Whether to wither and die, or whither and die?

Whether to wither and die, or whither and die?

By Donald Powers

“You must either change with these changes or you will whither and die. We are not going to whither and die.” As reported on the front page of Business Day, these were the words of Woolworths group CEO Ian Moir during his presentation of the group’s financial results on Thursday, 24 August 2017. One is inclined to agree with Moir: Woolworths is not going to whither and die. It may wither and die … but in that case, where is not so important.

It’s unclear whether Moir actually used the archaic word “whither” (meaning “where”) or whether it crept into the article through a sub-editor’s oversight. Either way, the word raises some amusing questions: Where do successful companies like Woolworths go to die? Or, if not to die, where do they go to wither away? Does it need to be a water-scarce place like Australia, or will the Western Cape do? Do they in fact need to go anywhere? Why not wither where they are?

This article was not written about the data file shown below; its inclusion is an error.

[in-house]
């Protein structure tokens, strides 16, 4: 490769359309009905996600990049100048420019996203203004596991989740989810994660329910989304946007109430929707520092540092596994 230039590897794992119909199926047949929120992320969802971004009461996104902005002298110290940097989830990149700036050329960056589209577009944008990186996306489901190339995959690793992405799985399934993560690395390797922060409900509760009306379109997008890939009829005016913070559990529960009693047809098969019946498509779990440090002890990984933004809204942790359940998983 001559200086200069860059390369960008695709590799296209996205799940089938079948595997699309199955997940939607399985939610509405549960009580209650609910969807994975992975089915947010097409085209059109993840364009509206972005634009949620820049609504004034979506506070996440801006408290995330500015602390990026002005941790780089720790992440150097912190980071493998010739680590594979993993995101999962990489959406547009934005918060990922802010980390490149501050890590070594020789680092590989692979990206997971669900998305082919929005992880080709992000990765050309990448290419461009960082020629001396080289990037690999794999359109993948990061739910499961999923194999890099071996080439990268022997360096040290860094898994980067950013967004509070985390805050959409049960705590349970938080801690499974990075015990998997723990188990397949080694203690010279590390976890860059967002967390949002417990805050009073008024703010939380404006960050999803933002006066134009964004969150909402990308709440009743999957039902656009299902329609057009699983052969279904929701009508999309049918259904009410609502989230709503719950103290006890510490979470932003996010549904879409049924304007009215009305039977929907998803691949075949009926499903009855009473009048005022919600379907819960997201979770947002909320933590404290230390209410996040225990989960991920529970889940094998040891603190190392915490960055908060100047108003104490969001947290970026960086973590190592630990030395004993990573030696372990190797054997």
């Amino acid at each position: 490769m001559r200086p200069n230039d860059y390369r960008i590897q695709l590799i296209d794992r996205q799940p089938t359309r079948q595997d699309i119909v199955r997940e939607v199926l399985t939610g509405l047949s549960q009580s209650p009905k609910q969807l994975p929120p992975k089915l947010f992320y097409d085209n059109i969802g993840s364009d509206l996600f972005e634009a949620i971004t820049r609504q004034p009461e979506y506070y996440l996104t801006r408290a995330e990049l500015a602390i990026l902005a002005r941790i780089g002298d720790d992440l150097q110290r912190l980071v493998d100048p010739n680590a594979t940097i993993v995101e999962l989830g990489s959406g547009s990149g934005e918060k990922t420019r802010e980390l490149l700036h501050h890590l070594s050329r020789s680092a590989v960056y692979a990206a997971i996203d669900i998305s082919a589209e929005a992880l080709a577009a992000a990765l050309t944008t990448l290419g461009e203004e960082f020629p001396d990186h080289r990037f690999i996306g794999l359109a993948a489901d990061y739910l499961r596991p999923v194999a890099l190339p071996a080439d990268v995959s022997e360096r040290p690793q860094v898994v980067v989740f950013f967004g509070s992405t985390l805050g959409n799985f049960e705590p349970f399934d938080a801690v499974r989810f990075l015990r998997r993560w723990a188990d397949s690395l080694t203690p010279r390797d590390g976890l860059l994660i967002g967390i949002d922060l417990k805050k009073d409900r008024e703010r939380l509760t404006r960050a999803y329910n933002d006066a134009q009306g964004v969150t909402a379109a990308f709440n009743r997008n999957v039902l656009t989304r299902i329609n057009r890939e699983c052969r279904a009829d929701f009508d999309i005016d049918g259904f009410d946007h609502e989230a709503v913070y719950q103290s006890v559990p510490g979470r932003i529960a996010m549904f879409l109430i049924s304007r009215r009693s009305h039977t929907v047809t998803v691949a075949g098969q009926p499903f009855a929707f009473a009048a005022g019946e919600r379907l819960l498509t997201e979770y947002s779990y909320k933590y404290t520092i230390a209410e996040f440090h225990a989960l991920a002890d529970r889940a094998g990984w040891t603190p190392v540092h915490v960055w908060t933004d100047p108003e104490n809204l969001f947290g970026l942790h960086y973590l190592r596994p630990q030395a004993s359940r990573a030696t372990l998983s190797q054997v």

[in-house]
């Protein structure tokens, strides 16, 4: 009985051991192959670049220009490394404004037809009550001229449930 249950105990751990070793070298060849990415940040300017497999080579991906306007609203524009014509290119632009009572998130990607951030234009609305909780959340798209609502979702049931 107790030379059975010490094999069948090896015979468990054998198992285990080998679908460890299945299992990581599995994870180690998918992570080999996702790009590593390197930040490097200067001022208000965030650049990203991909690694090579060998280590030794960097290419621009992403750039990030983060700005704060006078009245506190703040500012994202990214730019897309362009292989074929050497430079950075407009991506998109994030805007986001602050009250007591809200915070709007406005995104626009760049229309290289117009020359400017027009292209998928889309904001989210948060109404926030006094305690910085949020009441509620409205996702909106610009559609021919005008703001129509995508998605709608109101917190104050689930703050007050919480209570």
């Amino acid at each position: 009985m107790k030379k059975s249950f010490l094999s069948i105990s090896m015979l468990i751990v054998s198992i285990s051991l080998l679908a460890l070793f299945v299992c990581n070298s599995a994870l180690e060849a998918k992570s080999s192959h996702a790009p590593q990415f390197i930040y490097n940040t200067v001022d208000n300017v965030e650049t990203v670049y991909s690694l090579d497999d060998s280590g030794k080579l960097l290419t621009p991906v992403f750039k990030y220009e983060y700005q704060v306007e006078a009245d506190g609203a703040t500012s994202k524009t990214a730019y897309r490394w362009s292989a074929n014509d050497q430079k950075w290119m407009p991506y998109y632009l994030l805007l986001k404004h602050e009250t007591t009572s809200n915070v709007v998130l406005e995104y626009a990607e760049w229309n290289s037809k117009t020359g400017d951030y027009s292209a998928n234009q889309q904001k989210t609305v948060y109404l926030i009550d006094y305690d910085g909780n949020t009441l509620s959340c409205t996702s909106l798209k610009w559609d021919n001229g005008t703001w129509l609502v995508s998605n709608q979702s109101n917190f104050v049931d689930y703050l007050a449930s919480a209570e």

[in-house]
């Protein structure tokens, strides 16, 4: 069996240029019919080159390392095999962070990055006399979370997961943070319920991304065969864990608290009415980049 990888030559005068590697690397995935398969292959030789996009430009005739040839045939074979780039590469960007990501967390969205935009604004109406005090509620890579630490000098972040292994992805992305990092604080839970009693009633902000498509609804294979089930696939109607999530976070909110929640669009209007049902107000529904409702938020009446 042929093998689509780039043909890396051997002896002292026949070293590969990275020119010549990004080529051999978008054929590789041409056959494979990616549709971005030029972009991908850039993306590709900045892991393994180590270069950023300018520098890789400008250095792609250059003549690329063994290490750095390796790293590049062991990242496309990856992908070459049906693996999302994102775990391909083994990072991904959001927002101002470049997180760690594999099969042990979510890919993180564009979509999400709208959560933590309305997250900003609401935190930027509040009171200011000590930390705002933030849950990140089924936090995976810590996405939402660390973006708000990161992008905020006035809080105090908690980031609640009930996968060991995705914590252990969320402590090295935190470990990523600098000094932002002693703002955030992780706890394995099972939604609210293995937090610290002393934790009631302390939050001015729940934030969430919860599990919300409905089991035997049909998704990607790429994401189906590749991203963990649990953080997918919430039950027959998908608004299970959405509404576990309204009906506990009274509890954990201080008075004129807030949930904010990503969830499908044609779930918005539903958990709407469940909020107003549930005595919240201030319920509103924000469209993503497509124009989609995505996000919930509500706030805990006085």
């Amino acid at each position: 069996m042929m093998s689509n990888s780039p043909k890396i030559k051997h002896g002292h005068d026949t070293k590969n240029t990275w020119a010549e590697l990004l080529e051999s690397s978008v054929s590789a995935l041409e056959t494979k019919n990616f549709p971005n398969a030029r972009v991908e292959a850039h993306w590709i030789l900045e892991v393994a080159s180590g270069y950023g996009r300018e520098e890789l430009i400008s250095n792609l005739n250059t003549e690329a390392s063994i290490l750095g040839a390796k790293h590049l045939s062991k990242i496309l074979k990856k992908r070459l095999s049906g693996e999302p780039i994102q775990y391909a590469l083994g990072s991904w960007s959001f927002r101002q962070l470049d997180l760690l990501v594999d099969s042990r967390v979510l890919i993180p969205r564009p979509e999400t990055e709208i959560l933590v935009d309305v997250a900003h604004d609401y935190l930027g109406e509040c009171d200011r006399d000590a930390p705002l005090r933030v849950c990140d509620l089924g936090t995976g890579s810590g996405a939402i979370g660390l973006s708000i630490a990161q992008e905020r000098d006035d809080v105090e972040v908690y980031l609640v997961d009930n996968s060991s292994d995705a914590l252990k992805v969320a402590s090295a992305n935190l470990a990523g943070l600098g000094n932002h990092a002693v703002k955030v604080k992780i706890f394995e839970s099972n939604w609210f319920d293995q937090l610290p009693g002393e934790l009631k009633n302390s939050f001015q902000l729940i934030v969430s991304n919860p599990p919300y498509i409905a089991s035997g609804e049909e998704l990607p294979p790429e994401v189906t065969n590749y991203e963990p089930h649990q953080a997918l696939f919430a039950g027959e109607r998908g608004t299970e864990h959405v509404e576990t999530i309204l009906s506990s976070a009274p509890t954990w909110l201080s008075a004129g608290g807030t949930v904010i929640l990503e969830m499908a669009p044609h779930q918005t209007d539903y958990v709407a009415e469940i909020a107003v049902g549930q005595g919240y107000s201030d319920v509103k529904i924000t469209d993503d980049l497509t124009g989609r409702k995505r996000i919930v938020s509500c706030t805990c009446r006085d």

The title of this article about the group’s disappointing results, “Woolworth pins hopes on ANC elective conference”, sounds an optimistic note. But one can’t help thinking that an apter title would have been “Whither to from here for Woolworths?”